As the internet becomes ever more connected, online privacy is moving on from being an exclusive concern for big corporations to a dilemma faced by the average internet user.

VPNs have often been termed as a solution to protecting your identity/information over the internet – but many internet users still don’t know what is VPN security!

Put simply, a Virtual Private Network is a software that creates a private ‘tunnel’ over the public internet through which your computer communicates with the outside world.

No one on the internet can see your end of the tunnel i.e. your computer/device, and your public IP address appears to be of the device on the other side of the tunnel i.e. the VPN service provider’s server address would appear to say Netflix for an example.

VPNs have become so popular nowadays that knowing how to setup a VPN is a matter of being able to purchase it online, install it to your device, and double click/tap on its icon to launch the application!

What to look for?

Besides concealing your online activity, VPNs are also being used for circumventing online geo-restrictions – a popular application of which is people enjoying geo-locked digital streaming services such as US Netflix in New Zealand.

Unfortunately, not every VPN software being sold online is up for the task; this guide will equip you with the knowledge required for separating the good from the bad in the VPN market.

Why do you need to get a VPN?

For ensuring that your online activities are kept private

As global and domestic internet policing becomes more intrusive due to the pervading threat of terrorist attacks, the average internet user stands at a risk of losing their online freedom and privacy. Many governments have passed laws stipulating internet service providers to log their users’ activities.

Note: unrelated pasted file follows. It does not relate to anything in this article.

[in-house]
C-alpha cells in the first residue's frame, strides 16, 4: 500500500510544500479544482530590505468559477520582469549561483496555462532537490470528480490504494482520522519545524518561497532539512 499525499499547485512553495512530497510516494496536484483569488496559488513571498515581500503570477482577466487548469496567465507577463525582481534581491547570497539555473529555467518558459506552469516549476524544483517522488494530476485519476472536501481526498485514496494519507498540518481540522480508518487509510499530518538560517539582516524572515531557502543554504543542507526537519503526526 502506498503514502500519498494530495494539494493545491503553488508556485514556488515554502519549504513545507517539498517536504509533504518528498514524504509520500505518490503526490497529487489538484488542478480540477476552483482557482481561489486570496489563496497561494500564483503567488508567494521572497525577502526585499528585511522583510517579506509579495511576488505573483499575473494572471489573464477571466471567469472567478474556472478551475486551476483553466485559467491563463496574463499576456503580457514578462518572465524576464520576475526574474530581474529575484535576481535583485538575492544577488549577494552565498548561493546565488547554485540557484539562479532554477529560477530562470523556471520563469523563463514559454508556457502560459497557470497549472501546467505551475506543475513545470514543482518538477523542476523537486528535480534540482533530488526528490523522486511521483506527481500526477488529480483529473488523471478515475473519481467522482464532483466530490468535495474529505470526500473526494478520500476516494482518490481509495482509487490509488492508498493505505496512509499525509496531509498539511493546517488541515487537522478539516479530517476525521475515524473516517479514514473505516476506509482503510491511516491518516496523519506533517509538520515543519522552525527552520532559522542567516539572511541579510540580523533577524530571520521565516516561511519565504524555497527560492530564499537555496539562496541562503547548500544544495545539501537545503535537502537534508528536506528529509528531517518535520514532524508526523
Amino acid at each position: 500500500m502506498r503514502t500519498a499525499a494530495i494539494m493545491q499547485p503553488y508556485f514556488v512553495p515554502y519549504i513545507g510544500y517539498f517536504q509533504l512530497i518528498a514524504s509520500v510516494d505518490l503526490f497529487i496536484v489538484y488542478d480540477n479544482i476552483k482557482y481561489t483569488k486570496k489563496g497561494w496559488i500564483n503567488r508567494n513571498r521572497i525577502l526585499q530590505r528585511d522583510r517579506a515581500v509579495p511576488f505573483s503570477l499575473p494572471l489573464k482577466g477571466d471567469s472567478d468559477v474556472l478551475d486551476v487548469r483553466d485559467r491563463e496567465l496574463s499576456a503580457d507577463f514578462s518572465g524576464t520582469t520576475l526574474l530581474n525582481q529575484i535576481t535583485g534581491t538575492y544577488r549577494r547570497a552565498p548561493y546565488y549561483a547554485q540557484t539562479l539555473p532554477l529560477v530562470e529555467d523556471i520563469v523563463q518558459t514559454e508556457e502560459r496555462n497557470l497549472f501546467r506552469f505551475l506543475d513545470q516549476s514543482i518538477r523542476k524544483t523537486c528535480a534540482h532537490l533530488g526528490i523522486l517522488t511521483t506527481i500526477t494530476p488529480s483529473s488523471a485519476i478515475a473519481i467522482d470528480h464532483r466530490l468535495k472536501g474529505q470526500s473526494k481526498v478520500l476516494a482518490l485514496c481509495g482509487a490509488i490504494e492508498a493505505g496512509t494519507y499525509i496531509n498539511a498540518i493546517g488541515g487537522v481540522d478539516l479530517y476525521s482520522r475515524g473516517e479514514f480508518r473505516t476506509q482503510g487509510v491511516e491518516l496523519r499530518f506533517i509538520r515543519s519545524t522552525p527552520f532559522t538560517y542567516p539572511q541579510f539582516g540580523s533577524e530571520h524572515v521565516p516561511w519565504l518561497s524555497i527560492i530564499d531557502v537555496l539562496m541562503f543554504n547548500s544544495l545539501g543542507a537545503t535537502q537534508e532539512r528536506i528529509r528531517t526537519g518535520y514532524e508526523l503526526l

A Virtual Private Network is able to anonymize your data by tunneling it through an encrypted tunnel, which makes it impossible for ISPs to track your activity. Furthermore, because of the encryption, your connection is also secured again man-in-the-middle attacks from malicious hackers and eavesdroppers.

For accessing geo-locked content

geo-restrictionsWhile New Zealand is slowly catching up in terms of the content offered by indigenous digital streaming services, the current content offered by Netflix NZ library leaves a lot to be desired. Many Kiwis still prefer to watch Netflix US as opposed to Netflix New Zealand.

The main obstacle to accessing the US library is that Netflix has introduced geo-restrictions, which means only people whose online address shows as somewhere in the United States can access the US library.

Fortunately, there are several Netflix VPNs in the market with server end points located in the United States – by connecting to these servers (after subscribing to the VPN Netflix service of course), you can spoof your online address as US-based, allowing you access to the US library while you’re right here in New Zealand, please note that a Smart DNS proxy can also bypass the geo-block but that’s about it.

This technique has become so popular that VPN service providers have expanded their services to be compatible with digital streaming devices such as Roku 3 NZ, Apple TV, and Google TV etc.

For instance, in order to access Netflix US instead of NZ over your Roku NZ device, all you need to do is input the DNS values supplied by the VPN provider, so the Roku device appears to have a US location to Netflix’s servers.